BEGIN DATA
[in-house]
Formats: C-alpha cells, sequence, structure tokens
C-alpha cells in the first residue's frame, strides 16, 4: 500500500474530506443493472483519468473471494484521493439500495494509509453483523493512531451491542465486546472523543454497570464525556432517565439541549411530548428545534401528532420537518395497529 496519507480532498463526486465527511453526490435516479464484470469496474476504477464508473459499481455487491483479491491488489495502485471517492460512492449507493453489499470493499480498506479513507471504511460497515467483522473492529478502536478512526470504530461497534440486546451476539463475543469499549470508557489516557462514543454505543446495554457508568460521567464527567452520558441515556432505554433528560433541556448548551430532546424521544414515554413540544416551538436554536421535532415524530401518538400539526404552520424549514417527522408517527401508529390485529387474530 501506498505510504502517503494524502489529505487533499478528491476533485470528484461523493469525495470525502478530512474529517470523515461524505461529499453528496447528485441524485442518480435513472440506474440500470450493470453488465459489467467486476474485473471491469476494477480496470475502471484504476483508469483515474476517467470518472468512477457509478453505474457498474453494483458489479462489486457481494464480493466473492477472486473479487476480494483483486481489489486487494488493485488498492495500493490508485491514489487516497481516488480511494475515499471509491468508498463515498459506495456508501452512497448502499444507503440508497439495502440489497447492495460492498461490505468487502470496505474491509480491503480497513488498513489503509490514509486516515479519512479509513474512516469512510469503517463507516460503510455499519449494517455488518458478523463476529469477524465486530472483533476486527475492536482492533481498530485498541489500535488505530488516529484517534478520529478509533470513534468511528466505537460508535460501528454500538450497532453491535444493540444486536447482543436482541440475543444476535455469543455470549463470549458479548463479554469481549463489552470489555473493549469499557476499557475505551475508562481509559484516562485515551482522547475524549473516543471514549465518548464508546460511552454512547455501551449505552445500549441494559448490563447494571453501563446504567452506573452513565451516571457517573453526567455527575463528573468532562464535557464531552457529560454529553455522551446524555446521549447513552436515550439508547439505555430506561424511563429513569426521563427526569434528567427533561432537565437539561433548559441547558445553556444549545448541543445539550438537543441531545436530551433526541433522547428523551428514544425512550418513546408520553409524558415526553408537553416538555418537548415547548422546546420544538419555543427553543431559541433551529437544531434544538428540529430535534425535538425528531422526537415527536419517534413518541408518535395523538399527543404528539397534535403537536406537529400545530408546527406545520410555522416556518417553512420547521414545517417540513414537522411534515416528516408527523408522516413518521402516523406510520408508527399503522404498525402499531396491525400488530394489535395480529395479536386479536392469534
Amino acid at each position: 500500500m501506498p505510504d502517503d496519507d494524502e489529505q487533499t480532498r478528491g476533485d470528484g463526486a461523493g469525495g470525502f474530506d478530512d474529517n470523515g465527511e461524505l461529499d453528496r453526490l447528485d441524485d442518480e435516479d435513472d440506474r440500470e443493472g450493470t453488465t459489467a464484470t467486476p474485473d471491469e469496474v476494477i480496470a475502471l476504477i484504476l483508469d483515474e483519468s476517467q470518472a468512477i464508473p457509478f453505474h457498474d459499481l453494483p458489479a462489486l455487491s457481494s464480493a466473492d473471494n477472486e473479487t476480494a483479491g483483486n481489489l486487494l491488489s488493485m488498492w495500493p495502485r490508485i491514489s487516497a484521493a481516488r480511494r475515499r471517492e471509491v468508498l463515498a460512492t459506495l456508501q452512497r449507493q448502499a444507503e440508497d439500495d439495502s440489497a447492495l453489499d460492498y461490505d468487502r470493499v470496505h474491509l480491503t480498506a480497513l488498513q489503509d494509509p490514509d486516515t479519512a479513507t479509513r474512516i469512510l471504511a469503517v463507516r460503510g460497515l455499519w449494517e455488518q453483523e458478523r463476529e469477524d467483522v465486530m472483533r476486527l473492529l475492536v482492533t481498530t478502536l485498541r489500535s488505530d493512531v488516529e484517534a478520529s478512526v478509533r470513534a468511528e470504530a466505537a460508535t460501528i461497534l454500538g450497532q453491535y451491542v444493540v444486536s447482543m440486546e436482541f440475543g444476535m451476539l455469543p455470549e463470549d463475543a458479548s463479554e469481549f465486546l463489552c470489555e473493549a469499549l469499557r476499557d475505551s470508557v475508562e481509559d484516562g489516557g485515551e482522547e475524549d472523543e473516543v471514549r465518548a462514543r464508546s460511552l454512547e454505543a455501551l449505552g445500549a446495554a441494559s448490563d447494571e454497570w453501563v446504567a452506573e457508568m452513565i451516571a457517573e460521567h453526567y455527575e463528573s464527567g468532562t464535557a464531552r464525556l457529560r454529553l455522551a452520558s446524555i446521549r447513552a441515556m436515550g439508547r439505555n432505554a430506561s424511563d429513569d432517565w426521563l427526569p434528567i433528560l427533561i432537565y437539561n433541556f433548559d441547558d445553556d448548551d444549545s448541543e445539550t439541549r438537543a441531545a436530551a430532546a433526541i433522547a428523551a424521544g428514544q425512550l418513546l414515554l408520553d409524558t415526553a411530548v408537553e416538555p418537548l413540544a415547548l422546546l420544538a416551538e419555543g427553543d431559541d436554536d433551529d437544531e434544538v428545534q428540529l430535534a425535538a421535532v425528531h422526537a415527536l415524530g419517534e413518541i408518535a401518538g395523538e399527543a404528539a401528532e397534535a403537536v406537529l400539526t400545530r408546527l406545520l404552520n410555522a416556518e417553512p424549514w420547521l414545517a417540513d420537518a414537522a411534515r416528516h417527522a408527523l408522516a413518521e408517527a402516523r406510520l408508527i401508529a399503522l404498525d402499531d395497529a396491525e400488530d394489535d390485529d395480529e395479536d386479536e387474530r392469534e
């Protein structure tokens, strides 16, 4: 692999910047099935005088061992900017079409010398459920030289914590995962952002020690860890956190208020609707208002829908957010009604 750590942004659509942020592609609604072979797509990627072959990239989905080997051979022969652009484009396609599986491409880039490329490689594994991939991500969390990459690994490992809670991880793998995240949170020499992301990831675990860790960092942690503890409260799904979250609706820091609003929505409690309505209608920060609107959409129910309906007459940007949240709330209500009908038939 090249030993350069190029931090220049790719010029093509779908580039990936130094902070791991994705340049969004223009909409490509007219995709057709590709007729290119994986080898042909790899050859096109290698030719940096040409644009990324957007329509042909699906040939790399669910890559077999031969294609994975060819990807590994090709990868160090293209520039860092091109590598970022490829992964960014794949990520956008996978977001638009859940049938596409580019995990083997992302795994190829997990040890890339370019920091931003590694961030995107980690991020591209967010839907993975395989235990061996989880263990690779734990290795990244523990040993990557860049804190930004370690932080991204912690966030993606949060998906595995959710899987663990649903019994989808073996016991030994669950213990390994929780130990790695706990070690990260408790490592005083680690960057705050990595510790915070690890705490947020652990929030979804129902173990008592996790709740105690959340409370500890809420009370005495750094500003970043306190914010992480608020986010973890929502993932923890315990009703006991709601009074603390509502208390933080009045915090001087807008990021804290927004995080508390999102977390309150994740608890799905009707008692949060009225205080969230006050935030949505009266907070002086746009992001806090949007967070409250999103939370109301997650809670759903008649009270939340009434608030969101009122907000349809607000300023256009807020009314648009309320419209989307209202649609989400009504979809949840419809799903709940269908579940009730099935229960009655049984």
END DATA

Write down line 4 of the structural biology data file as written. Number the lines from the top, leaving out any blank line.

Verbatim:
Amino acid at each position: 500500500m501506498p505510504d502517503d496519507d494524502e489529505q487533499t480532498r478528491g476533485d470528484g463526486a461523493g469525495g470525502f474530506d478530512d474529517n470523515g465527511e461524505l461529499d453528496r453526490l447528485d441524485d442518480e435516479d435513472d440506474r440500470e443493472g450493470t453488465t459489467a464484470t467486476p474485473d471491469e469496474v476494477i480496470a475502471l476504477i484504476l483508469d483515474e483519468s476517467q470518472a468512477i464508473p457509478f453505474h457498474d459499481l453494483p458489479a462489486l455487491s457481494s464480493a466473492d473471494n477472486e473479487t476480494a483479491g483483486n481489489l486487494l491488489s488493485m488498492w495500493p495502485r490508485i491514489s487516497a484521493a481516488r480511494r475515499r471517492e471509491v468508498l463515498a460512492t459506495l456508501q452512497r449507493q448502499a444507503e440508497d439500495d439495502s440489497a447492495l453489499d460492498y461490505d468487502r470493499v470496505h474491509l480491503t480498506a480497513l488498513q489503509d494509509p490514509d486516515t479519512a479513507t479509513r474512516i469512510l471504511a469503517v463507516r460503510g460497515l455499519w449494517e455488518q453483523e458478523r463476529e469477524d467483522v465486530m472483533r476486527l473492529l475492536v482492533t481498530t478502536l485498541r489500535s488505530d493512531v488516529e484517534a478520529s478512526v478509533r470513534a468511528e470504530a466505537a460508535t460501528i461497534l454500538g450497532q453491535y451491542v444493540v444486536s447482543m440486546e436482541f440475543g444476535m451476539l455469543p455470549e463470549d463475543a458479548s463479554e469481549f465486546l463489552c470489555e473493549a469499549l469499557r476499557d475505551s470508557v475508562e481509559d484516562g489516557g485515551e482522547e475524549d472523543e473516543v471514549r465518548a462514543r464508546s460511552l454512547e454505543a455501551l449505552g445500549a446495554a441494559s448490563d447494571e454497570w453501563v446504567a452506573e457508568m452513565i451516571a457517573e460521567h453526567y455527575e463528573s464527567g468532562t464535557a464531552r464525556l457529560r454529553l455522551a452520558s446524555i446521549r447513552a441515556m436515550g439508547r439505555n432505554a430506561s424511563d429513569d432517565w426521563l427526569p434528567i433528560l427533561i432537565y437539561n433541556f433548559d441547558d445553556d448548551d444549545s448541543e445539550t439541549r438537543a441531545a436530551a430532546a433526541i433522547a428523551a424521544g428514544q425512550l418513546l414515554l408520553d409524558t415526553a411530548v408537553e416538555p418537548l413540544a415547548l422546546l420544538a416551538e419555543g427553543d431559541d436554536d433551529d437544531e434544538v428545534q428540529l430535534a425535538a421535532v425528531h422526537a415527536l415524530g419517534e413518541i408518535a401518538g395523538e399527543a404528539a401528532e397534535a403537536v406537529l400539526t400545530r408546527l406545520l404552520n410555522a416556518e417553512p424549514w420547521l414545517a417540513d420537518a414537522a411534515r416528516h417527522a408527523l408522516a413518521e408517527a402516523r406510520l408508527i401508529a399503522l404498525d402499531d395497529a396491525e400488530d394489535d390485529d395480529e395479536d386479536e387474530r392469534e